'Use human, not technology, to screen content' | delhi | Hindustan Times
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'Use human, not technology, to screen content'

delhi Updated: Dec 06, 2011 07:28 IST
HT Correspondent

India has asked social network sites, like Facebook and Google, to prescreen user content from India and remove disparaging, inflammatory or defamatory content before it goes online.

What’s more, it wants these companies to use human beings, and not technology, to screen the content, sources said.

In a meeting with top officials of Google, Microsoft, Yahoo and Facebook on Monday, union communications and IT minister Kapil Sibal said they should remove all disparaging and defamatory content before uploading it into websites.

He cited an example of a religious place that turned out to be a pornographic site, and told them such content played with religious sentiments, the sources said.

The company representatives are believed to have told Sibal his demand was impossible, given the volume of user-generated content from India, and that they cannot be responsible for determining what is and is not defamatory or disparaging. They also said the demand could be implemented only if there was a clear law.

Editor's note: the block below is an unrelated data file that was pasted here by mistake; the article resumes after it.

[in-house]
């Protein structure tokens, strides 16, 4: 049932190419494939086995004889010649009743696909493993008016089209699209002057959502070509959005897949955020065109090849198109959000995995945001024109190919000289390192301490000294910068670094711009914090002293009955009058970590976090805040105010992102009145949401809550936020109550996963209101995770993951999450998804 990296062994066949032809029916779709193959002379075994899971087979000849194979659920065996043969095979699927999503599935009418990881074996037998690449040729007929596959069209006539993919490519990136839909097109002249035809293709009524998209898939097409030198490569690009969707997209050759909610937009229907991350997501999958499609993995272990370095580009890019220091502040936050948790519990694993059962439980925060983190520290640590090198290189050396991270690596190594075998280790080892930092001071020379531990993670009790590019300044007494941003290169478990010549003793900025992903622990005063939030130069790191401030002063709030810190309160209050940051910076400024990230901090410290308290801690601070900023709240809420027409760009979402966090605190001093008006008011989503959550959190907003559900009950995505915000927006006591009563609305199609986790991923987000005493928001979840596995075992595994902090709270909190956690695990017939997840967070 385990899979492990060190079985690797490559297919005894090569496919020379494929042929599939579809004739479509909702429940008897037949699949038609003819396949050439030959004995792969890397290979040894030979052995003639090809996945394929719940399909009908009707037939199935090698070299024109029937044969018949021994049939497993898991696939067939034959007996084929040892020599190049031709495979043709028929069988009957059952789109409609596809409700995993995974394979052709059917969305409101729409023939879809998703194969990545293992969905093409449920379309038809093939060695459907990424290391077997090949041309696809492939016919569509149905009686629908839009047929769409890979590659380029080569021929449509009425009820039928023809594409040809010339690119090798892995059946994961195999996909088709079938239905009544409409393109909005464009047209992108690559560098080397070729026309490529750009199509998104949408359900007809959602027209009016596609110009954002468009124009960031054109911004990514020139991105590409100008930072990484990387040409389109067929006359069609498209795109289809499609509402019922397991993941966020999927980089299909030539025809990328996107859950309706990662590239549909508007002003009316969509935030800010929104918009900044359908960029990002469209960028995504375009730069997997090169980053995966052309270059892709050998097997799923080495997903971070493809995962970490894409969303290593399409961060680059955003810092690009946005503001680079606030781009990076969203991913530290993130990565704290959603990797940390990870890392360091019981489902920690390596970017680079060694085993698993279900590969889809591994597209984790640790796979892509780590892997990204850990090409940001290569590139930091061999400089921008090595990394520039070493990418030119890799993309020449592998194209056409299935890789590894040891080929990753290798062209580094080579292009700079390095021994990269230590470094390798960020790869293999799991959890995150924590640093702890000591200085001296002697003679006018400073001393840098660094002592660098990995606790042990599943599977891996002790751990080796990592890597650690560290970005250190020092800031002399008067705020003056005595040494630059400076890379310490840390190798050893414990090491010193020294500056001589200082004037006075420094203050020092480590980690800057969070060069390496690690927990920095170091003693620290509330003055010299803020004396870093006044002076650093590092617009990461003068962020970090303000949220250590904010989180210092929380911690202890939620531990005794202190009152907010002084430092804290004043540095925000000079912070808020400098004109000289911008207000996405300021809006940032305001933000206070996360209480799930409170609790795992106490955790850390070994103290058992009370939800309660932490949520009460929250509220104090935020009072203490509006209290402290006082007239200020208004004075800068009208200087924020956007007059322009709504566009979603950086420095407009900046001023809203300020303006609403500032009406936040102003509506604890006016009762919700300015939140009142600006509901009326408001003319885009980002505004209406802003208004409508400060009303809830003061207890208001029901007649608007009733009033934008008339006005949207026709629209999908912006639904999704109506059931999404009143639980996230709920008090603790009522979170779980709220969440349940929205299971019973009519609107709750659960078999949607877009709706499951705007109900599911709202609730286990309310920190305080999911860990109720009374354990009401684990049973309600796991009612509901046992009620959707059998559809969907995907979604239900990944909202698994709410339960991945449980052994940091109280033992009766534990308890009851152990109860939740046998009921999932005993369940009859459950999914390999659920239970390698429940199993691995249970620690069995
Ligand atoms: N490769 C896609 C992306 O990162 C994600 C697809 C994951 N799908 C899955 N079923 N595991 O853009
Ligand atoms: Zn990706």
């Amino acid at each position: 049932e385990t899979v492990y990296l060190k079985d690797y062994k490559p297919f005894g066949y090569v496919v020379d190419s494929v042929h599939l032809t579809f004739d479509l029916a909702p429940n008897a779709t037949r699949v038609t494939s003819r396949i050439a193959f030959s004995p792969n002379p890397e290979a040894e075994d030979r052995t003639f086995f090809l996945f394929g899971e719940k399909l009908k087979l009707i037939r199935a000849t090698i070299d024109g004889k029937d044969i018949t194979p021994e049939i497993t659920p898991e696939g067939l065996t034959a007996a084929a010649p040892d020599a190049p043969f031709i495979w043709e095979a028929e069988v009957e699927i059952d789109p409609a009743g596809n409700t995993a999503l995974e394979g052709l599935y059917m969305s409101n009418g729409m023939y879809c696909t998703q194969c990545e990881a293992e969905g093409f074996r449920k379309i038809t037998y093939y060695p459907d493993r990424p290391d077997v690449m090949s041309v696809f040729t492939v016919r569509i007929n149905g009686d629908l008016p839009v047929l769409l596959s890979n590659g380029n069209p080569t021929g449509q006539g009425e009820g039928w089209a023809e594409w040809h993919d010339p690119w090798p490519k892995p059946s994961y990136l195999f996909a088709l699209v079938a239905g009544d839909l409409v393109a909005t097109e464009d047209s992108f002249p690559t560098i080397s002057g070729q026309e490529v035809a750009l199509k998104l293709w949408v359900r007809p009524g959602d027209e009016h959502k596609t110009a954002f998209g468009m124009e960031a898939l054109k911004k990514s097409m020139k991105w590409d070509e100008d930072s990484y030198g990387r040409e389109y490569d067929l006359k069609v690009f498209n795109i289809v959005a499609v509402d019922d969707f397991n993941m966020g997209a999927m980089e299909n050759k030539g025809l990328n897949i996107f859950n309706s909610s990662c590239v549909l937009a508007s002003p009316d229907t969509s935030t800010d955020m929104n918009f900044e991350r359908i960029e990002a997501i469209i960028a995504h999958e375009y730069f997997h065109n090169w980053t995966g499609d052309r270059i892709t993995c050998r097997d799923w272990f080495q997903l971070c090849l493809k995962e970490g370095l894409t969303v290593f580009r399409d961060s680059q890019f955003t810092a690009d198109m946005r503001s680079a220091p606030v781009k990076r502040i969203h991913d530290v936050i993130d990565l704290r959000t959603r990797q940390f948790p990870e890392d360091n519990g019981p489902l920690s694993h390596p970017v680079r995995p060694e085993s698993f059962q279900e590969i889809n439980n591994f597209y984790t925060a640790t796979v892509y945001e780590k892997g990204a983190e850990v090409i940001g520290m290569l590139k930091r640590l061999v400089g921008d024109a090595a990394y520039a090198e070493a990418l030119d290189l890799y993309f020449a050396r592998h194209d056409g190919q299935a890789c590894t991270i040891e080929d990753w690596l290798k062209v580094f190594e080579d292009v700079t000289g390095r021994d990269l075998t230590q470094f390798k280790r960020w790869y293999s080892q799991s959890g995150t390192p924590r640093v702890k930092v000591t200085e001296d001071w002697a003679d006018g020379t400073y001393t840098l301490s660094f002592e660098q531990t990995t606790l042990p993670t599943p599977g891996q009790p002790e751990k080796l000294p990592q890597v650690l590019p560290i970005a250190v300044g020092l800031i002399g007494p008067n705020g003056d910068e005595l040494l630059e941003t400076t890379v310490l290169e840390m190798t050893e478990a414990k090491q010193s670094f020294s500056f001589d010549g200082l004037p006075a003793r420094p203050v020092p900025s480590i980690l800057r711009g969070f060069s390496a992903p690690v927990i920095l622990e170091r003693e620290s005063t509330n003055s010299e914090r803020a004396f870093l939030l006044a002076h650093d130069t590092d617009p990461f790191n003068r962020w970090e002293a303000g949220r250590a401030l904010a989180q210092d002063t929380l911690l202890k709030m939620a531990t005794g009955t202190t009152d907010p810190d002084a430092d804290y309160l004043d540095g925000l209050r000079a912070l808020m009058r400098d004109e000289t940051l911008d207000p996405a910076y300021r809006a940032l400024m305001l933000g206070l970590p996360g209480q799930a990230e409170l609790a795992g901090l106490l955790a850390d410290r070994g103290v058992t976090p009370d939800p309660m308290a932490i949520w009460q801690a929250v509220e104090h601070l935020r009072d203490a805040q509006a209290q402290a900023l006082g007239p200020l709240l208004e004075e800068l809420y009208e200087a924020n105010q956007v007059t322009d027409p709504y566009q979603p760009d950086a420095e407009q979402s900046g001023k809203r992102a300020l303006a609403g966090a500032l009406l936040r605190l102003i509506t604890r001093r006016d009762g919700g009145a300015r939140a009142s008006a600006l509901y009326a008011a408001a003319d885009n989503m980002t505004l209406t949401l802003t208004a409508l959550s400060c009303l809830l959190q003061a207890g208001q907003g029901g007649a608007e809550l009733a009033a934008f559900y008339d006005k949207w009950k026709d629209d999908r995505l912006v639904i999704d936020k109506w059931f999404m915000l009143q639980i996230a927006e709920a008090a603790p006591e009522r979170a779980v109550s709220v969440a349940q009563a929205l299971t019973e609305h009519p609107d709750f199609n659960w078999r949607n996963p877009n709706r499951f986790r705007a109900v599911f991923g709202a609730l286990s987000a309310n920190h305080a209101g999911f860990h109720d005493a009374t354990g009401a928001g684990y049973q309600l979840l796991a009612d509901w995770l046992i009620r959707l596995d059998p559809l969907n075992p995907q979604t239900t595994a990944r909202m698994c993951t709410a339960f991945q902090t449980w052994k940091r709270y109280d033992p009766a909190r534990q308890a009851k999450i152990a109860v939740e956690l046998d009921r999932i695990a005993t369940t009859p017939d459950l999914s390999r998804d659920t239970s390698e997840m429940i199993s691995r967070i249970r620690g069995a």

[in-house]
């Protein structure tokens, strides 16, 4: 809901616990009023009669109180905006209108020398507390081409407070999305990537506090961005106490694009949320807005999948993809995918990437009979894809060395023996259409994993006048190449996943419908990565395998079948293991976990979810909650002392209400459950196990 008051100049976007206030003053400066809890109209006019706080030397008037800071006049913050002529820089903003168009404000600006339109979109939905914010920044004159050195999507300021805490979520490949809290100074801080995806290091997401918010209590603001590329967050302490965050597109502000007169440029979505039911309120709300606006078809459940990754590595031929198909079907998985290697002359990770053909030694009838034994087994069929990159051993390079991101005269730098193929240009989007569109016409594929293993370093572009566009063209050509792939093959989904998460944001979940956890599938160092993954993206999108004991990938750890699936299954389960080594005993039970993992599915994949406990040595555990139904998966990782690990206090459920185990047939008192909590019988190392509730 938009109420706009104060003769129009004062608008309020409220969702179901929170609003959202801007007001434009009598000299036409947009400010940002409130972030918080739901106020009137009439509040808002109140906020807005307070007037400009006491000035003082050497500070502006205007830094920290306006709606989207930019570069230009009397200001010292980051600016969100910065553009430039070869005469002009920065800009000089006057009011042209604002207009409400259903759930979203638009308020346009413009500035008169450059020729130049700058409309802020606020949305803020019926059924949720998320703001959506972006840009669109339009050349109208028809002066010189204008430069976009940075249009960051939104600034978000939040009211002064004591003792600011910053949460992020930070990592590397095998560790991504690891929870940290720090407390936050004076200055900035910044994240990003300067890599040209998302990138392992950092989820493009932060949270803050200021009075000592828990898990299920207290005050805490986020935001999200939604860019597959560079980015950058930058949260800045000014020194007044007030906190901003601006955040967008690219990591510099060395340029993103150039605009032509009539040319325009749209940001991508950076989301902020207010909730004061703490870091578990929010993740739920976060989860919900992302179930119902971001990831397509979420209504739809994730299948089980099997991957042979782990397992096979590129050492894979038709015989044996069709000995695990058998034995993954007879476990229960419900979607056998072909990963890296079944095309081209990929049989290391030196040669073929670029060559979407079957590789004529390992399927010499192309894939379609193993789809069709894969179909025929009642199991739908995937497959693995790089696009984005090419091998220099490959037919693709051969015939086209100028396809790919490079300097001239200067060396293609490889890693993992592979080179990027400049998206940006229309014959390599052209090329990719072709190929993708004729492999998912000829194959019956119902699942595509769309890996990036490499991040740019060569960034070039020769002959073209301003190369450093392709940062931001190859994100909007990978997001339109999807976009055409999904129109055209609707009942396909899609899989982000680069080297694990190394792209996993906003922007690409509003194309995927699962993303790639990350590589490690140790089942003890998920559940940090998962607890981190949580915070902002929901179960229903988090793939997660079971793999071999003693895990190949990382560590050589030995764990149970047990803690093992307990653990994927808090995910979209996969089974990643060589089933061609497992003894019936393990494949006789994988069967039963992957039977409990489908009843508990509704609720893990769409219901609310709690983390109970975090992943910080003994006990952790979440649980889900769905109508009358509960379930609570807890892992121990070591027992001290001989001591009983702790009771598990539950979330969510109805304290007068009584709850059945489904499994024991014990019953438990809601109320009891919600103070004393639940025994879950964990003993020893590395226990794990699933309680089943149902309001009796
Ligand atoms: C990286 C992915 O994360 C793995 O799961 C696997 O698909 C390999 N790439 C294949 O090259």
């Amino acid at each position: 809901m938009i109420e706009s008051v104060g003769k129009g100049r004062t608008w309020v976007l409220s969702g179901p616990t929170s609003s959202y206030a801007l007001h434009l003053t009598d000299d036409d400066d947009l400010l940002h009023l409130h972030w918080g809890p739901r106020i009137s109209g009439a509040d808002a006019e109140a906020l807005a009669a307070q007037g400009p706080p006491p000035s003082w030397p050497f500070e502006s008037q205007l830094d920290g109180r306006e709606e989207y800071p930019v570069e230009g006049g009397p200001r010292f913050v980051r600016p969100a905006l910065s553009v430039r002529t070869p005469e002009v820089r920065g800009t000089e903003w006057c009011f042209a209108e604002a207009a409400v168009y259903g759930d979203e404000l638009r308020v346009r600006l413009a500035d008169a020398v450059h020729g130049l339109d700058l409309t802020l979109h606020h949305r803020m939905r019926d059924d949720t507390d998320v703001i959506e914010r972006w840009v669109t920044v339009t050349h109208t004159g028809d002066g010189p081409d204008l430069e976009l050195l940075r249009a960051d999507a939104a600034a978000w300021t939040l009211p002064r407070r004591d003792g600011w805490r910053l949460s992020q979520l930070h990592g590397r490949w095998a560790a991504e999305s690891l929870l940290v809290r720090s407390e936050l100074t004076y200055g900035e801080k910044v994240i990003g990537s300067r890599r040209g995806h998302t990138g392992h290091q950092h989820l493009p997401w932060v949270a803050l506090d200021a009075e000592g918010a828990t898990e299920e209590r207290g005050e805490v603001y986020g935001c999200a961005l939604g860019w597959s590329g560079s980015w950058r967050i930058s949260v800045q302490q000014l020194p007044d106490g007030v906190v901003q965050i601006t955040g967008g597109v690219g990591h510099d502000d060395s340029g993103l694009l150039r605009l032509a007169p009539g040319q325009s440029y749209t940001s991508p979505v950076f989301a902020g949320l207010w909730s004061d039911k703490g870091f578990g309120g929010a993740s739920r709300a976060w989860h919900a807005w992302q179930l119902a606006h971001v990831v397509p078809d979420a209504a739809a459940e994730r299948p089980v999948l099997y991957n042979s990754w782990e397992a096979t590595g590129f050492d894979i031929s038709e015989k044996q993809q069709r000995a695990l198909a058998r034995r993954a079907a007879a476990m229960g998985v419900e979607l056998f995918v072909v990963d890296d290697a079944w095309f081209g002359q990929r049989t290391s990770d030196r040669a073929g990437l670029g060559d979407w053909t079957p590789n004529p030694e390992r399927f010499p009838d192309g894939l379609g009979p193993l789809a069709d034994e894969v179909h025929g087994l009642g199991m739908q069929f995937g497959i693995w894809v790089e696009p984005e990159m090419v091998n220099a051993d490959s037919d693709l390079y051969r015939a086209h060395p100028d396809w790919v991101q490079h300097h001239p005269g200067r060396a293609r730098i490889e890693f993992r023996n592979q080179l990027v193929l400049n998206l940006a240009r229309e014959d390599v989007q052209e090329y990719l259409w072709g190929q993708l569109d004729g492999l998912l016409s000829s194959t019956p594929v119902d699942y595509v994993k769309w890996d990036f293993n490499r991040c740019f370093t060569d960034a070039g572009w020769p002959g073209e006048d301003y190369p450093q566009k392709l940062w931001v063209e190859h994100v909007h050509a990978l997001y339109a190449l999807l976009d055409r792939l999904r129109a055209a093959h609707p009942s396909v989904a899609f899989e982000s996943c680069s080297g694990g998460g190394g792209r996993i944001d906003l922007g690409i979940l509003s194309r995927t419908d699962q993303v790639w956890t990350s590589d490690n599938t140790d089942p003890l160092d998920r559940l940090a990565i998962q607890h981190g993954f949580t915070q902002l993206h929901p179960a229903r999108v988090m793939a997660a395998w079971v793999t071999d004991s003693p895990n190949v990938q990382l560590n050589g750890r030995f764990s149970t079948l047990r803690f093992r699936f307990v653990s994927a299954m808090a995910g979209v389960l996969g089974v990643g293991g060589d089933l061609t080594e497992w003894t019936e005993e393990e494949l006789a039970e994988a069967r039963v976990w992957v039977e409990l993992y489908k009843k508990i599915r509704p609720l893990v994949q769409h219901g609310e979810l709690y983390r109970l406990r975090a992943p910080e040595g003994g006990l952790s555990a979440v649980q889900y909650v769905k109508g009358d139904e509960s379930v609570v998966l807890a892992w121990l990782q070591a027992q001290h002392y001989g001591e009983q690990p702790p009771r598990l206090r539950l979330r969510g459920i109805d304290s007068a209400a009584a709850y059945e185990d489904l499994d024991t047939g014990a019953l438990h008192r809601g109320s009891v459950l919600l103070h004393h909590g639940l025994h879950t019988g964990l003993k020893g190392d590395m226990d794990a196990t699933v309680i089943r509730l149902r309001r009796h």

Six weeks ago, the sources said, Sibal had called legal representatives of top internet service providers and social network sites to his office and showed them a Facebook page that maligned Congress chief Sonia Gandhi. “This is unacceptable,” he had said, asking those present to find a way to monitor what is posted on their sites.

Facebook has more than 25 million users in India and Google about 100 million. According to a Google transparency report, India made nearly 70 requests to remove content between January and June of this year.

This isn't the government's first attempt to control electronic information. In April, it issued rules demanding internet service providers delete information posted on websites that officials or private citizens deemed disparaging. Last year, it threatened to shut down

Blackberry services in India if its manufacturer, Research In Motion, did not allow government officials greater access to users' messages.

(With NYT inputs)